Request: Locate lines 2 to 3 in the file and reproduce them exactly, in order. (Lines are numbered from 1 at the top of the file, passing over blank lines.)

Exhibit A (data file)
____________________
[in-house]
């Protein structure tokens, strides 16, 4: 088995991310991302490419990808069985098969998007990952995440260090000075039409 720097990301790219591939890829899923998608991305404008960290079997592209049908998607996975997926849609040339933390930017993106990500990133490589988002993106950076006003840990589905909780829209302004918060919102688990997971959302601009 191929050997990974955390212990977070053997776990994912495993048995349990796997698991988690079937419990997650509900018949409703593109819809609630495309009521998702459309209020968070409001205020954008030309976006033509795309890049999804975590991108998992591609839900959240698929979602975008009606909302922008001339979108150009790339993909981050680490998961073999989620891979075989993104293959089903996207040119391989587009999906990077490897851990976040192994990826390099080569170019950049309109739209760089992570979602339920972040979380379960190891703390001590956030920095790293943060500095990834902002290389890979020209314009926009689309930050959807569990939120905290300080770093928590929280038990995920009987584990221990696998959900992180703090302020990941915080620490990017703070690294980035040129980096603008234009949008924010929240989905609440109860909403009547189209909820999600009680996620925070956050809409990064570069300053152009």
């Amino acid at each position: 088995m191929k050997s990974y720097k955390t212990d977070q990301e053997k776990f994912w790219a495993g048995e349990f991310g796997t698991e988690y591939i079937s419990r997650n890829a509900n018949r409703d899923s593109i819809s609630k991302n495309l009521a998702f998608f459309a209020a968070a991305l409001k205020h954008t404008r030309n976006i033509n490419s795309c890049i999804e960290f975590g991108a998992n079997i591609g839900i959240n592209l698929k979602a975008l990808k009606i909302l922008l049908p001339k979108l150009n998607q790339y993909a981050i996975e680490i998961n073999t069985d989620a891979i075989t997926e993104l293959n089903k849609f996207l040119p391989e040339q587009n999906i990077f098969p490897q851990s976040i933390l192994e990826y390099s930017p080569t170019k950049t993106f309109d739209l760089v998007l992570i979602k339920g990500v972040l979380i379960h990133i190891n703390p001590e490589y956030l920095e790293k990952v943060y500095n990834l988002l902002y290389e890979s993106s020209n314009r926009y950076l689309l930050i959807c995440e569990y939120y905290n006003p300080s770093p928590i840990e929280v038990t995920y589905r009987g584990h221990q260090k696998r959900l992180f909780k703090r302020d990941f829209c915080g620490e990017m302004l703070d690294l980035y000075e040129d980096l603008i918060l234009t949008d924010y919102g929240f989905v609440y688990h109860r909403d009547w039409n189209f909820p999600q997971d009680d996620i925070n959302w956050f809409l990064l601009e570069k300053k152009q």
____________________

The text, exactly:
């Protein structure tokens, strides 16, 4: 088995991310991302490419990808069985098969998007990952995440260090000075039409 720097990301790219591939890829899923998608991305404008960290079997592209049908998607996975997926849609040339933390930017993106990500990133490589988002993106950076006003840990589905909780829209302004918060919102688990997971959302601009 191929050997990974955390212990977070053997776990994912495993048995349990796997698991988690079937419990997650509900018949409703593109819809609630495309009521998702459309209020968070409001205020954008030309976006033509795309890049999804975590991108998992591609839900959240698929979602975008009606909302922008001339979108150009790339993909981050680490998961073999989620891979075989993104293959089903996207040119391989587009999906990077490897851990976040192994990826390099080569170019950049309109739209760089992570979602339920972040979380379960190891703390001590956030920095790293943060500095990834902002290389890979020209314009926009689309930050959807569990939120905290300080770093928590929280038990995920009987584990221990696998959900992180703090302020990941915080620490990017703070690294980035040129980096603008234009949008924010929240989905609440109860909403009547189209909820999600009680996620925070956050809409990064570069300053152009």
């Amino acid at each position: 088995m191929k050997s990974y720097k955390t212990d977070q990301e053997k776990f994912w790219a495993g048995e349990f991310g796997t698991e988690y591939i079937s419990r997650n890829a509900n018949r409703d899923s593109i819809s609630k991302n495309l009521a998702f998608f459309a209020a968070a991305l409001k205020h954008t404008r030309n976006i033509n490419s795309c890049i999804e960290f975590g991108a998992n079997i591609g839900i959240n592209l698929k979602a975008l990808k009606i909302l922008l049908p001339k979108l150009n998607q790339y993909a981050i996975e680490i998961n073999t069985d989620a891979i075989t997926e993104l293959n089903k849609f996207l040119p391989e040339q587009n999906i990077f098969p490897q851990s976040i933390l192994e990826y390099s930017p080569t170019k950049t993106f309109d739209l760089v998007l992570i979602k339920g990500v972040l979380i379960h990133i190891n703390p001590e490589y956030l920095e790293k990952v943060y500095n990834l988002l902002y290389e890979s993106s020209n314009r926009y950076l689309l930050i959807c995440e569990y939120y905290n006003p300080s770093p928590i840990e929280v038990t995920y589905r009987g584990h221990q260090k696998r959900l992180f909780k703090r302020d990941f829209c915080g620490e990017m302004l703070d690294l980035y000075e040129d980096l603008i918060l234009t949008d924010y919102g929240f989905v609440y688990h109860r909403d009547w039409n189209f909820p999600q997971d009680d996620i925070n959302w956050f809409l990064l601009e570069k300053k152009q």